In this example, the try with resources syntax allows us to both declare and add key/value pairs to the MDC. Then we execute code within the block which automatically logs the values we added. When the block is exited, the MDC values we added are removed.

Logging Structured Arguments

Included with the dependency on logstash-logback-encoder are Structured Arguments. Although SLF4J already has log message formatting using an argument list, this subtle extension provides some important benefits:

  • Logger arguments are associated with a named key and automatically formatted as “key=value” in the log message.
  • Logger arguments that are unused by the message format are still output to the JSON.
  • You don’t need to manage the MDC to temporarily insert key/value pairs into the logging output.

Logstash provides the static method StructuredArguments.kv which converts key/value pairs into an Object which is passed as a parameter to SLF4J. This effectively allows us to assign unique keys to the parameters passed to SLF4J logger methods, and have them correctly output in context.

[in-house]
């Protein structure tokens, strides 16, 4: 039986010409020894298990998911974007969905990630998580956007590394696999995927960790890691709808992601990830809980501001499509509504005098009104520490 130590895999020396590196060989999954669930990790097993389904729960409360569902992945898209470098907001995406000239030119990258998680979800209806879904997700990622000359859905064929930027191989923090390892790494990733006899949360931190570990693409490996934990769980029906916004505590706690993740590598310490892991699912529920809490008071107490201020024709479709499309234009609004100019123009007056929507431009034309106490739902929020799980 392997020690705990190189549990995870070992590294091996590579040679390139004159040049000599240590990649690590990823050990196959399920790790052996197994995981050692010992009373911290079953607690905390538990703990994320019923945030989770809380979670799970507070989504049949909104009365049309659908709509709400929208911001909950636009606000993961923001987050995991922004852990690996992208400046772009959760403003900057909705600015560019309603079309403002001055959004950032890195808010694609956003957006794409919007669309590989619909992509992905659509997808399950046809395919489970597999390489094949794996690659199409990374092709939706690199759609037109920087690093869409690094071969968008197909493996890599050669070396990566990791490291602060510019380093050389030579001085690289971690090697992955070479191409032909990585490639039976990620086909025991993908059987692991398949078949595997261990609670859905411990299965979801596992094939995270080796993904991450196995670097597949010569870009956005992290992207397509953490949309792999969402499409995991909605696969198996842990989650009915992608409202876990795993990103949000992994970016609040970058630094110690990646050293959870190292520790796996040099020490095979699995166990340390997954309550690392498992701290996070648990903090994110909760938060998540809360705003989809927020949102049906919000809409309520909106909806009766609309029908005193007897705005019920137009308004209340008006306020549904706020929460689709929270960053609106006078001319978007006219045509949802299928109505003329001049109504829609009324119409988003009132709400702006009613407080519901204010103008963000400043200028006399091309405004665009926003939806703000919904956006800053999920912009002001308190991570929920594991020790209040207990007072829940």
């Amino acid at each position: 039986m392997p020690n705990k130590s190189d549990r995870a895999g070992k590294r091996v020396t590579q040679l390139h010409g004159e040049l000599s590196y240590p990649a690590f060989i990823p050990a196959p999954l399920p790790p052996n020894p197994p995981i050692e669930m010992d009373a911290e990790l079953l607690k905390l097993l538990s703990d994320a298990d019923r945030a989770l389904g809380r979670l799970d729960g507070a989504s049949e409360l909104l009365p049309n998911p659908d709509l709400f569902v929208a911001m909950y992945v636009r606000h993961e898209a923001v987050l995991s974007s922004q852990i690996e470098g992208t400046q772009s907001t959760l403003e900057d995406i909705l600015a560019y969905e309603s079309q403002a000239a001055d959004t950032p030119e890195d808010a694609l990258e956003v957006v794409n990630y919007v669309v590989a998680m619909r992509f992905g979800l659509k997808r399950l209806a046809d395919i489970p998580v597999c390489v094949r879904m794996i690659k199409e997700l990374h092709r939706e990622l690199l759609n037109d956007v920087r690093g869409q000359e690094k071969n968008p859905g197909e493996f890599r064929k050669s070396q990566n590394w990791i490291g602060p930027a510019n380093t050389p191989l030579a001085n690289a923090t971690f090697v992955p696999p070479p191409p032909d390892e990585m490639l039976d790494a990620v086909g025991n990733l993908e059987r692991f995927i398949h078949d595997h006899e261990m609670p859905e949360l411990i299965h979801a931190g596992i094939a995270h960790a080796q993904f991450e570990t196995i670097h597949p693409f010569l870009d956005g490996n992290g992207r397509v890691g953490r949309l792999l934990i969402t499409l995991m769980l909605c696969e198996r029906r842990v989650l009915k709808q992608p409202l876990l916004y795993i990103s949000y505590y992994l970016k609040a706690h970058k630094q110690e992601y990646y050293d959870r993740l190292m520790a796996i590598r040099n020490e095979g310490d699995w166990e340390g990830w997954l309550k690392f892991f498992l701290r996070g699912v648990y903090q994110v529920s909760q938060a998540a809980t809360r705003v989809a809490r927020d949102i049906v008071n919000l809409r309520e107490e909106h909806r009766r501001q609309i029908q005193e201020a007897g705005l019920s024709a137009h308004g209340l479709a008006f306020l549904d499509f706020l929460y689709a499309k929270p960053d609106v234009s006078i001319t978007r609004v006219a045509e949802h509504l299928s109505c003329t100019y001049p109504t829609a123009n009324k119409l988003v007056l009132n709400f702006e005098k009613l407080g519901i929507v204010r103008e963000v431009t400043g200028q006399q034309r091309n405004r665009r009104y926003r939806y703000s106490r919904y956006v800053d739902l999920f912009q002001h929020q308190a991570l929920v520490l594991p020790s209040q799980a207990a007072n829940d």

Here’s an example of how it’s done:

	

import static net.logstash.logback.argument.StructuredArguments.kv;
...
private void testArguments()
{
	Logger log = LoggerFactory.getLogger("TestArguments");

	String foo = "FOO";
	String bar = "BAR";
	String bang = "BANG";

	log.info("Things happened: {}, {}", kv("foo", foo), kv("bar", bar), kv("bang", bang));
}
...

Because Logstash now sees these arguments as StructuredArguments, it knows to add them as key/values in the JSON. The output looks like this:

	
{"@timestamp":"2017-06-13T20:35:45.881+00:00","classname":"SplunkingAgent","method":"testArguments","file":"SplunkingAgent.java","line":112,"thread":"main","logger_name":"TestArguments","level":"INFO","message":"Things happened: foo=FOO, bar=BAR","foo":"FOO","bar":"BAR","bang":"BANG"}

You can see that the first two arguments, foo and bar, are output in the message format as Things happened: foo=FOO, bar=BAR, but the value for bang is not used. However all three values are represented as separate JSON key/value pairs: "foo":"FOO","bar":"BAR","bang":"BANG"

A convenient side-effect is that the ordering of the arguments is less important becaue the key names don’t need to be ordered in the message format.

References